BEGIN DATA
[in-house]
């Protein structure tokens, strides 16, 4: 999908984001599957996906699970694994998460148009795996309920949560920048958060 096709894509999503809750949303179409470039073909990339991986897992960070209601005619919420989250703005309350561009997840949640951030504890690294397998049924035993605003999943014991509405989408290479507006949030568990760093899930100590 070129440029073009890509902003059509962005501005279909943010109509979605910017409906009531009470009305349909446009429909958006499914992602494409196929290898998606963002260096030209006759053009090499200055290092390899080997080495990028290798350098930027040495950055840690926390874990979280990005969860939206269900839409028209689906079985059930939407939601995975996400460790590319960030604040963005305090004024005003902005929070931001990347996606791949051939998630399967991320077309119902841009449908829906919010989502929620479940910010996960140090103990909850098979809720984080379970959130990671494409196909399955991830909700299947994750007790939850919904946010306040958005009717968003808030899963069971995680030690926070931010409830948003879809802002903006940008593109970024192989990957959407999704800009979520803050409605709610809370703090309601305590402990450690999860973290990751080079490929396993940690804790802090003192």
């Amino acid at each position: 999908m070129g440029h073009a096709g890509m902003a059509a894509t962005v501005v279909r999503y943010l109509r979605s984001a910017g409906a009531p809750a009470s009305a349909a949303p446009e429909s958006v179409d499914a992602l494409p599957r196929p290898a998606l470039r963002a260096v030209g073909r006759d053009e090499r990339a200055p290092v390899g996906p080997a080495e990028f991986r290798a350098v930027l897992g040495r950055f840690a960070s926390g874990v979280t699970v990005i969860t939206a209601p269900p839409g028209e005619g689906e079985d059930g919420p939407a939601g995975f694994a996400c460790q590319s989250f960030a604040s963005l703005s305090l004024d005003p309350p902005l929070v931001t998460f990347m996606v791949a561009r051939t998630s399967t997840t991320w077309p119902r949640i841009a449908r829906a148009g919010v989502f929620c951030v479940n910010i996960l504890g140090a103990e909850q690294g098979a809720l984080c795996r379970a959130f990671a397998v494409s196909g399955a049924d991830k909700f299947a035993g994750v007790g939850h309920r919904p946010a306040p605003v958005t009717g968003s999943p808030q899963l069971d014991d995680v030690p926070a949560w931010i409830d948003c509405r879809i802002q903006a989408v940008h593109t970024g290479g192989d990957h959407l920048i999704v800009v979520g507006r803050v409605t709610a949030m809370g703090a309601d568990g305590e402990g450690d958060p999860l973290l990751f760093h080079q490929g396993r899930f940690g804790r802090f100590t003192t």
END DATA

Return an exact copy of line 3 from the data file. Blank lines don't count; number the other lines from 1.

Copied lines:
């Amino acid at each position: 999908m070129g440029h073009a096709g890509m902003a059509a894509t962005v501005v279909r999503y943010l109509r979605s984001a910017g409906a009531p809750a009470s009305a349909a949303p446009e429909s958006v179409d499914a992602l494409p599957r196929p290898a998606l470039r963002a260096v030209g073909r006759d053009e090499r990339a200055p290092v390899g996906p080997a080495e990028f991986r290798a350098v930027l897992g040495r950055f840690a960070s926390g874990v979280t699970v990005i969860t939206a209601p269900p839409g028209e005619g689906e079985d059930g919420p939407a939601g995975f694994a996400c460790q590319s989250f960030a604040s963005l703005s305090l004024d005003p309350p902005l929070v931001t998460f990347m996606v791949a561009r051939t998630s399967t997840t991320w077309p119902r949640i841009a449908r829906a148009g919010v989502f929620c951030v479940n910010i996960l504890g140090a103990e909850q690294g098979a809720l984080c795996r379970a959130f990671a397998v494409s196909g399955a049924d991830k909700f299947a035993g994750v007790g939850h309920r919904p946010a306040p605003v958005t009717g968003s999943p808030q899963l069971d014991d995680v030690p926070a949560w931010i409830d948003c509405r879809i802002q903006a989408v940008h593109t970024g290479g192989d990957h959407l920048i999704v800009v979520g507006r803050v409605t709610a949030m809370g703090a309601d568990g305590e402990g450690d958060p999860l973290l990751f760093h080079q490929g396993r899930f940690g804790r802090f100590t003192t």